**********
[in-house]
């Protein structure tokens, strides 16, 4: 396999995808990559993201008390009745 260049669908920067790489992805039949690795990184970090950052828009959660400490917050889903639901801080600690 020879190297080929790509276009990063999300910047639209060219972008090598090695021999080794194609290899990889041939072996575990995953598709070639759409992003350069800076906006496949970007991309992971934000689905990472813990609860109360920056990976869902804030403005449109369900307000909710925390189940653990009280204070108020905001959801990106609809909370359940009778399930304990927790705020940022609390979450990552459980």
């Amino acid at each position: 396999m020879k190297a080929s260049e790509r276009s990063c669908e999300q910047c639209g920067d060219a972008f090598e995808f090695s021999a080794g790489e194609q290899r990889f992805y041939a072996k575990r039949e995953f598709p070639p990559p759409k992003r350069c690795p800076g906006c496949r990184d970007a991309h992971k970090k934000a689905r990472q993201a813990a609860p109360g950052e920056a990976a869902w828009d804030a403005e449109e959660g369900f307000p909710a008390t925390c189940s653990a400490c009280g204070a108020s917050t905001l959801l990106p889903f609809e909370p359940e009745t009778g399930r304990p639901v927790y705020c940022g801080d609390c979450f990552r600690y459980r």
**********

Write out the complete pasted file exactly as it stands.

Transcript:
[in-house]
């Protein structure tokens, strides 16, 4: 396999995808990559993201008390009745 260049669908920067790489992805039949690795990184970090950052828009959660400490917050889903639901801080600690 020879190297080929790509276009990063999300910047639209060219972008090598090695021999080794194609290899990889041939072996575990995953598709070639759409992003350069800076906006496949970007991309992971934000689905990472813990609860109360920056990976869902804030403005449109369900307000909710925390189940653990009280204070108020905001959801990106609809909370359940009778399930304990927790705020940022609390979450990552459980």
């Amino acid at each position: 396999m020879k190297a080929s260049e790509r276009s990063c669908e999300q910047c639209g920067d060219a972008f090598e995808f090695s021999a080794g790489e194609q290899r990889f992805y041939a072996k575990r039949e995953f598709p070639p990559p759409k992003r350069c690795p800076g906006c496949r990184d970007a991309h992971k970090k934000a689905r990472q993201a813990a609860p109360g950052e920056a990976a869902w828009d804030a403005e449109e959660g369900f307000p909710a008390t925390c189940s653990a400490c009280g204070a108020s917050t905001l959801l990106p889903f609809e909370p359940e009745t009778g399930r304990p639901v927790y705020c940022g801080d609390c979450f990552r600690y459980r």